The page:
Where Had The Energy Gone?

Very good comments over lunch. One question, from a Crafty who was very active in the early years and we have not seen for some time, asked “where did the energy go?” He was referring to the energy once available for him to invest in hours practising the polyrhythms used on courses at that time. Those polyrhythms were now established in his body. Yet this morning, facing new and different polyrhythms, there was no energy for him to apply himself to the challenge, as in earlier years. So, where had the energy gone? This is a good question.

The energy went to three places, RF suggested:

Part to the Crafty, in payment for his honourable work, and available to invest in his future, or to go on a spree; part to the course/s on which he worked; part to Guitar Craft, the larger construct in which we are engaged.

More generally, this is a question that the Lifers on this course are addressing. Questions of energies are addressed primarily at stages four and five of the overall process of acquiring a discipline, or interior architecture, and come under the main headings of:

Stage Four: letting go of bad habits.
Stage Five: acquiring good habits.

A discipline aims to make our habitual responses efficient. “Good” habits are efficient. “Bad” habits waste energy. So, letting go of “bad habits” addresses the release of energy locked in physical, psychological, and emotional patterns. Many of these are the result of inappropriate experiences in early family life and contemporary education. Some patterns manifest as stage fright and may be experienced as survival issues. But who is afraid?

We also look at plugging leaks, such as fidgeting, daydreaming, anger, and the expression of anger (the American and English approaches are very different, for example). We also lose huge amounts of energy to attractions from the outside world. News-stands provide a whole battery of visual delights, fears, and excitements to attract our attention and suck us dry.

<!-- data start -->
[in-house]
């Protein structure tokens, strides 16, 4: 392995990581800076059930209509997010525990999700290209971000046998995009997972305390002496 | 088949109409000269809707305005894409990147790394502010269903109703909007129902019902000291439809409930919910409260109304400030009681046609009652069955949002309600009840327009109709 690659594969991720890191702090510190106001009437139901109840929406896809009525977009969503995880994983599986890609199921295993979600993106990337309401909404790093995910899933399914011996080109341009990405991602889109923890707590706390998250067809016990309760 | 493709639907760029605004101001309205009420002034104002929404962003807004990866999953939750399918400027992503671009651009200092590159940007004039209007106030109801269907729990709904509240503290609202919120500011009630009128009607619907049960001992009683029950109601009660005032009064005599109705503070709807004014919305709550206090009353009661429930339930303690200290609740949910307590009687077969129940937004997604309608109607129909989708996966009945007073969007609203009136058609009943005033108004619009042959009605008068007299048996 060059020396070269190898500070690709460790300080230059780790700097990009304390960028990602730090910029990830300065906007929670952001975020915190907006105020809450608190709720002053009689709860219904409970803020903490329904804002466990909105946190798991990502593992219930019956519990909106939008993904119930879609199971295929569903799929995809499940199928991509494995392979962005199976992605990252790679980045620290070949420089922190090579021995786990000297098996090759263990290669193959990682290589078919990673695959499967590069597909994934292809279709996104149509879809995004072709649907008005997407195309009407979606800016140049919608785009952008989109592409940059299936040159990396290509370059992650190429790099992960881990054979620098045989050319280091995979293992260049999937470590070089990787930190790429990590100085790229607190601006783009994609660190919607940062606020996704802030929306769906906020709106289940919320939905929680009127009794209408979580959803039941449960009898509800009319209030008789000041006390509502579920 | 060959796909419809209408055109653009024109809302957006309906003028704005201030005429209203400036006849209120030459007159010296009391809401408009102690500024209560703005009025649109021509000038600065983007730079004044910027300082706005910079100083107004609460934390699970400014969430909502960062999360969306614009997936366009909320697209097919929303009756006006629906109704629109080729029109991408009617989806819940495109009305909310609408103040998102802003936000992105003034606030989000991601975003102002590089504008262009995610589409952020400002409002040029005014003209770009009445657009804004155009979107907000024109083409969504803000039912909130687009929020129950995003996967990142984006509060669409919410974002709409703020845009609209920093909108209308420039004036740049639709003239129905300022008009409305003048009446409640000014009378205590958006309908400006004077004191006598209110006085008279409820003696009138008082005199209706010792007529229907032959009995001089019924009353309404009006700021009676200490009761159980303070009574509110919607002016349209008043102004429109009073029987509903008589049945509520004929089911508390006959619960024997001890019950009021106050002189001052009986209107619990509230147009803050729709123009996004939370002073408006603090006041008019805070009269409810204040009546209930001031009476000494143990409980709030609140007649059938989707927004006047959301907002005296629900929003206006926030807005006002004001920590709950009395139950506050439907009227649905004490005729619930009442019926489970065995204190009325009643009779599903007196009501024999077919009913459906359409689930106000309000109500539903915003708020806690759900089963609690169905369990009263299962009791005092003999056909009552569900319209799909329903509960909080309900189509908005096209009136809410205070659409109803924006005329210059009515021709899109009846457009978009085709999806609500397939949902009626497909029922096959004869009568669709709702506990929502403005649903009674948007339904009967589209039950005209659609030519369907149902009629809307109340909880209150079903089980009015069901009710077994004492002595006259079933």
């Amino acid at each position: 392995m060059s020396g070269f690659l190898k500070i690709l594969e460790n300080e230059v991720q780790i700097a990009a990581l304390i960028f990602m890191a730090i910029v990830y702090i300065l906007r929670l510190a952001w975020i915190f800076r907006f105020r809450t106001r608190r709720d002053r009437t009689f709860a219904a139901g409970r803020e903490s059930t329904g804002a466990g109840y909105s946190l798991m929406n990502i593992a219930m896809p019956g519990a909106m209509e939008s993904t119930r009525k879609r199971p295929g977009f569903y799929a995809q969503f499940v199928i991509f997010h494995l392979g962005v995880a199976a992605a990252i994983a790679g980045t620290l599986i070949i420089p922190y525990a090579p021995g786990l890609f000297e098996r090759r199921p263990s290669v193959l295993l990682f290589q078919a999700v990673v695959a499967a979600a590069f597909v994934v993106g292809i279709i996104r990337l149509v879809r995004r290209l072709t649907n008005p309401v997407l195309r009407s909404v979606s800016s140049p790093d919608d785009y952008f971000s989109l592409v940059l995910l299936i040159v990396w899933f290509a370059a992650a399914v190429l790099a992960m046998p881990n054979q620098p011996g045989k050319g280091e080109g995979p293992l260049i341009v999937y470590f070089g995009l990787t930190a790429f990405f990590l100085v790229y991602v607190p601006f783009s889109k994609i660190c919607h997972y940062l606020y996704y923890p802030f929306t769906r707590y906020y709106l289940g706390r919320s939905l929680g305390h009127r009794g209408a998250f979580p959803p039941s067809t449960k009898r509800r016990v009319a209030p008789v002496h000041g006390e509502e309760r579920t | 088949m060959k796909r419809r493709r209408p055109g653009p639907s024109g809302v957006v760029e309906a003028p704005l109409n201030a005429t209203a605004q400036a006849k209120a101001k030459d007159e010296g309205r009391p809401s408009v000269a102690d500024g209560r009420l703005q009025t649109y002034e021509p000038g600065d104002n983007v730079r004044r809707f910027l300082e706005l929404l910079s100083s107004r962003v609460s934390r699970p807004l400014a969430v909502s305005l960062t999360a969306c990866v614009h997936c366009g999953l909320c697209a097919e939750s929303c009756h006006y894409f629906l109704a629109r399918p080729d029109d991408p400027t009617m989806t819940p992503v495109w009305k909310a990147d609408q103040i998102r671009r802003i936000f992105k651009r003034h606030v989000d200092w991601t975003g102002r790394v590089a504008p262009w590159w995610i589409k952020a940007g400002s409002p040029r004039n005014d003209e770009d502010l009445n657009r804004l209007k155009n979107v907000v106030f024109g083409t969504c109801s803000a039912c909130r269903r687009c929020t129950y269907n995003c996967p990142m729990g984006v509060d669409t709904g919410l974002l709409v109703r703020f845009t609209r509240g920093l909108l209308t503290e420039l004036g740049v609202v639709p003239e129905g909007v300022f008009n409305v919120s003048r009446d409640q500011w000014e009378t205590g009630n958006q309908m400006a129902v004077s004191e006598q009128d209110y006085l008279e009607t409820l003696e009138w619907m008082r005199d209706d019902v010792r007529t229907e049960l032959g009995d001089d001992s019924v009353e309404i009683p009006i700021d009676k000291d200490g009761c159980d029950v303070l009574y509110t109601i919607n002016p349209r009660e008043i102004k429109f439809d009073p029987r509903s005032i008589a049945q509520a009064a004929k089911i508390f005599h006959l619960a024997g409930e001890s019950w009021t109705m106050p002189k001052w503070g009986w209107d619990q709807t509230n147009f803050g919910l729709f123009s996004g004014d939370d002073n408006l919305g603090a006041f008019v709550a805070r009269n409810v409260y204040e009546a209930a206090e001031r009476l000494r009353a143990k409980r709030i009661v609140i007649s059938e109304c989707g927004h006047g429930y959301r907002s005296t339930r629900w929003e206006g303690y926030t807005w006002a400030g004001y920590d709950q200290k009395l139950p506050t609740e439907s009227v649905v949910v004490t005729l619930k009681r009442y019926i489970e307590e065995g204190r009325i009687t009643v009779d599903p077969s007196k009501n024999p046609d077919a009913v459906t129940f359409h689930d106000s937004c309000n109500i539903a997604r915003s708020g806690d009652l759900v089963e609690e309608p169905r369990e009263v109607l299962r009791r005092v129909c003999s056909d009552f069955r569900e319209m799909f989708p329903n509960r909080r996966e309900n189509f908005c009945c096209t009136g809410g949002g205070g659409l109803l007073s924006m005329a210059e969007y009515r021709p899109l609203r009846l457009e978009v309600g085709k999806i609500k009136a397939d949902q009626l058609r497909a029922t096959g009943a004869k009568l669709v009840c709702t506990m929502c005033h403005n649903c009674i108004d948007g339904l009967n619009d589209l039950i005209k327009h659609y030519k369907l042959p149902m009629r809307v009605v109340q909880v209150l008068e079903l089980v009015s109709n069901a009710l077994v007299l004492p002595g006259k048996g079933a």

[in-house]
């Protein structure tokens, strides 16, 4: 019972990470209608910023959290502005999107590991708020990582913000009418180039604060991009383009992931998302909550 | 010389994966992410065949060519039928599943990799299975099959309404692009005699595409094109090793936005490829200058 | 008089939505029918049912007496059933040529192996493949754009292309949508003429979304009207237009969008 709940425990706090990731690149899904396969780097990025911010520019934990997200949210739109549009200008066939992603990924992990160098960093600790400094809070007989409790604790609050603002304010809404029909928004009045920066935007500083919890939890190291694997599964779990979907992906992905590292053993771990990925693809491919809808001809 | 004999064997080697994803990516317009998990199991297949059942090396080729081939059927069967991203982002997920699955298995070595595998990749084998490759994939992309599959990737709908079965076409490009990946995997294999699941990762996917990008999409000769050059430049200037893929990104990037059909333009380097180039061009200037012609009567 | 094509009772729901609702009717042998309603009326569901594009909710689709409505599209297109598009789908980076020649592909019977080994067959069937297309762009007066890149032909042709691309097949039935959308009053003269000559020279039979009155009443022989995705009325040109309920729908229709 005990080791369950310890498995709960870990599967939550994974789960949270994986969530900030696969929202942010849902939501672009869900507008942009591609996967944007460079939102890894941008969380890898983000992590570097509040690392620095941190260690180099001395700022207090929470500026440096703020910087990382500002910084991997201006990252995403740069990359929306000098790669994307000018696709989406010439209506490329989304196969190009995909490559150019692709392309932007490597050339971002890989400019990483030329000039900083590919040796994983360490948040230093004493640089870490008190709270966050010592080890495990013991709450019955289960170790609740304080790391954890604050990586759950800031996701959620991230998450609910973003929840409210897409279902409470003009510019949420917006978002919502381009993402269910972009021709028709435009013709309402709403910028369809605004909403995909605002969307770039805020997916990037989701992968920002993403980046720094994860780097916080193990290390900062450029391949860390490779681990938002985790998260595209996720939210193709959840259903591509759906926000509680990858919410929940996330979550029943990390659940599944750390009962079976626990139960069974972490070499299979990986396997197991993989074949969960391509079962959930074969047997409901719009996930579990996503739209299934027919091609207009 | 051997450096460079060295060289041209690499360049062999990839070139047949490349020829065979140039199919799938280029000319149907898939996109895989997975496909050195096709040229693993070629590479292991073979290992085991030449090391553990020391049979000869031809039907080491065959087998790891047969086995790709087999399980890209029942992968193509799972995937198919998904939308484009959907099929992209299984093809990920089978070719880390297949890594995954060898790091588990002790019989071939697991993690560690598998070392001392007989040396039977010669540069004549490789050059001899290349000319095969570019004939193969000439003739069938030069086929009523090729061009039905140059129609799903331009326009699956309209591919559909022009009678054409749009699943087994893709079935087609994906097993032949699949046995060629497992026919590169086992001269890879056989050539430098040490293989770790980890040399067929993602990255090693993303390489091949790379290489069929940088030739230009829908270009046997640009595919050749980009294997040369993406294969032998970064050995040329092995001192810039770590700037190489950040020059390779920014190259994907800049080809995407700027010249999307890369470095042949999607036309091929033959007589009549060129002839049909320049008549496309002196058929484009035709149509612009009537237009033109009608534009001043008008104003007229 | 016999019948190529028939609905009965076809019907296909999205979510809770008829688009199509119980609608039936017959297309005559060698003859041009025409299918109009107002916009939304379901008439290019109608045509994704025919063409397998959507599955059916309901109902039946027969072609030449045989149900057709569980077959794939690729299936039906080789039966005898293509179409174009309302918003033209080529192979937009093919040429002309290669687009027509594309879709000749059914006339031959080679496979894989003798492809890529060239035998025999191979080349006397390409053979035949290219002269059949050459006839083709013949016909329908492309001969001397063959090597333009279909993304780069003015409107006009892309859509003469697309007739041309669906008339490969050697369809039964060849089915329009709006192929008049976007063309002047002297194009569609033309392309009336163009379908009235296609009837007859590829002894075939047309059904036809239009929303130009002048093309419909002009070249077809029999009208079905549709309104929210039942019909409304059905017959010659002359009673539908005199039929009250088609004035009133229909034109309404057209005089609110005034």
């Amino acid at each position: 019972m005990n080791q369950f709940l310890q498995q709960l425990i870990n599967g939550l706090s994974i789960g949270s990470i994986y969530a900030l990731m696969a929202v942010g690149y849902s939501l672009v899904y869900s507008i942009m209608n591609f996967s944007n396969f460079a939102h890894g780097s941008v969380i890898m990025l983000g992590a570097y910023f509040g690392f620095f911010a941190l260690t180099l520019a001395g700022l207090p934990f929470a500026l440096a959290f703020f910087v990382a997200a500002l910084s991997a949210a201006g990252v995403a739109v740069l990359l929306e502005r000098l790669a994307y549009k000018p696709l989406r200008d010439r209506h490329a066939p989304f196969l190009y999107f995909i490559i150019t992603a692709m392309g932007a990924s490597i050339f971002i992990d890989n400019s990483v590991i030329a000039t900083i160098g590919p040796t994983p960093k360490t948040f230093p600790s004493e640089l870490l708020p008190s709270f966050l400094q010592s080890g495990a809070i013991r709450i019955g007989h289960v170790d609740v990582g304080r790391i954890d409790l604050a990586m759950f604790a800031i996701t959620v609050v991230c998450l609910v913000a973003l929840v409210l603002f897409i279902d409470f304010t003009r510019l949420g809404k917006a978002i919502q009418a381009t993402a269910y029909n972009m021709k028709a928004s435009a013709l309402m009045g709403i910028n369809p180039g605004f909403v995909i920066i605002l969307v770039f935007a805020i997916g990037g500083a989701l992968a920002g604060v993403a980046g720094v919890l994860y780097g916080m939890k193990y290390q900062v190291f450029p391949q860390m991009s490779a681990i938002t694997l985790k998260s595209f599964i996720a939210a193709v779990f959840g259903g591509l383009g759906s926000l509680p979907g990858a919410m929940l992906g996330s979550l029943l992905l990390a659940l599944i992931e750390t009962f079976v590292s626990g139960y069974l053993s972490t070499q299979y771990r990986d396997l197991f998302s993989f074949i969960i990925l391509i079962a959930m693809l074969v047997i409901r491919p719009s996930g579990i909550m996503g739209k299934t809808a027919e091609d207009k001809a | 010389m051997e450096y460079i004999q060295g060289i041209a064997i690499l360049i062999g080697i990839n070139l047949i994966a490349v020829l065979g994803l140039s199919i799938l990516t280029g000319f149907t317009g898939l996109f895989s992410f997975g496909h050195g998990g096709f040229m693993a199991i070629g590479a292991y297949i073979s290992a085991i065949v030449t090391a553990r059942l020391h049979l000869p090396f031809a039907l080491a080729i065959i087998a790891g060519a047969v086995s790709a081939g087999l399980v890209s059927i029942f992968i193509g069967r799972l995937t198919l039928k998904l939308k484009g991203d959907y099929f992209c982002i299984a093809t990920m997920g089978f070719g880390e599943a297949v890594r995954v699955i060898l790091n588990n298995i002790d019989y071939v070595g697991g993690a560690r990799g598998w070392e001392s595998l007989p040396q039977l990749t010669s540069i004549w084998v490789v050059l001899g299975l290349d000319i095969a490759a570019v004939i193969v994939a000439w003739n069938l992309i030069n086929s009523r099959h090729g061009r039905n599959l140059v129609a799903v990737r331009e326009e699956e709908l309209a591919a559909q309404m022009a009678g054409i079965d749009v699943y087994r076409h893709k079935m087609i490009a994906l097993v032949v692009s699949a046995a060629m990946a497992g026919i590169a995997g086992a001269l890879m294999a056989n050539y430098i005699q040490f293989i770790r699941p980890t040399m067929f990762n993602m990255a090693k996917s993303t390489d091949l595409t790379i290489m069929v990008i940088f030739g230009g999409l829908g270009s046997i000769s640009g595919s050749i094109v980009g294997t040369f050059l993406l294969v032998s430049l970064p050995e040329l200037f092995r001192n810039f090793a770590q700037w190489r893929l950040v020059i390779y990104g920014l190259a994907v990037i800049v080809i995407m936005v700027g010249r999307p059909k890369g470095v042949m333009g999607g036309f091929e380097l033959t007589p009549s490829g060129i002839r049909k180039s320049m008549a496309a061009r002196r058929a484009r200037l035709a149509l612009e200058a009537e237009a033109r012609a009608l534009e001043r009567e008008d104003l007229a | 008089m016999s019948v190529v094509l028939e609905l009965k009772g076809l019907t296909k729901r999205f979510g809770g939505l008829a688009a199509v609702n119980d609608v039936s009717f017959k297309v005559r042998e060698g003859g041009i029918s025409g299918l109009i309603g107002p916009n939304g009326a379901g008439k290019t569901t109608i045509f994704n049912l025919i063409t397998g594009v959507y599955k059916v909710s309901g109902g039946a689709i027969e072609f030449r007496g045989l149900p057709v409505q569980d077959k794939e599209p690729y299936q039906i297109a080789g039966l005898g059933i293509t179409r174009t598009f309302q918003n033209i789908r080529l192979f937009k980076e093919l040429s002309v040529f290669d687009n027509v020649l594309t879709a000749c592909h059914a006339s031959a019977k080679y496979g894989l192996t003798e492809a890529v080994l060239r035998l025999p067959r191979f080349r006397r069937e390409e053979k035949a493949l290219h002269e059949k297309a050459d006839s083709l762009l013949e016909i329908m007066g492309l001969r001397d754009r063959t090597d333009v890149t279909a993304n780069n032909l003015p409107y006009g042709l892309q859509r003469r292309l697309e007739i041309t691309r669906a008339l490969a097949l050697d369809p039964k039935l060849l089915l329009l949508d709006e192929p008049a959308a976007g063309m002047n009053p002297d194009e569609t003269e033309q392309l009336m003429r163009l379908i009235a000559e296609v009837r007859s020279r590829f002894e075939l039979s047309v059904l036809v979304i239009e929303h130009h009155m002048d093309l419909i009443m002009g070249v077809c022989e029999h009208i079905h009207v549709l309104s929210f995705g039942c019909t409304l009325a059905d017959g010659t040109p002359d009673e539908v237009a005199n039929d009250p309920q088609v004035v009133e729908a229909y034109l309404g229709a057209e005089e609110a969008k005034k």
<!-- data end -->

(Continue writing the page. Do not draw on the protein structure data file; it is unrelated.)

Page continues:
Acquiring good habits: the aim is an efficient practice regime where nothing is wasted. This does not arise by accident. Craft information is needed, and a teacher or instructor. Physical relaxation and the development of bodily stillness; directing the mind, for example by counting and visual display of a piece or repertoire. In this way we learn to see integrally, and to have a better sense of the whole. This facilitates an expansion of our present moment and we learn to see a process through. The cultivation of goodwill is also necessary, and to be regularly practised. When successful, our energies begin to cohere, and we have a taste of effortless effort.

Obviously, this is a very brief overview of a subject capable of infinite refinement.

Both these stages fall within the larger middle of the larger process, known in Guitar Craft as the Great Divide. This is a perilous place to be, and confusing, where the process may unwind and everything may be lost. We may even have to return to the beginning.

Robert Fripp
January 24th. 2003
Los Molinos, Spain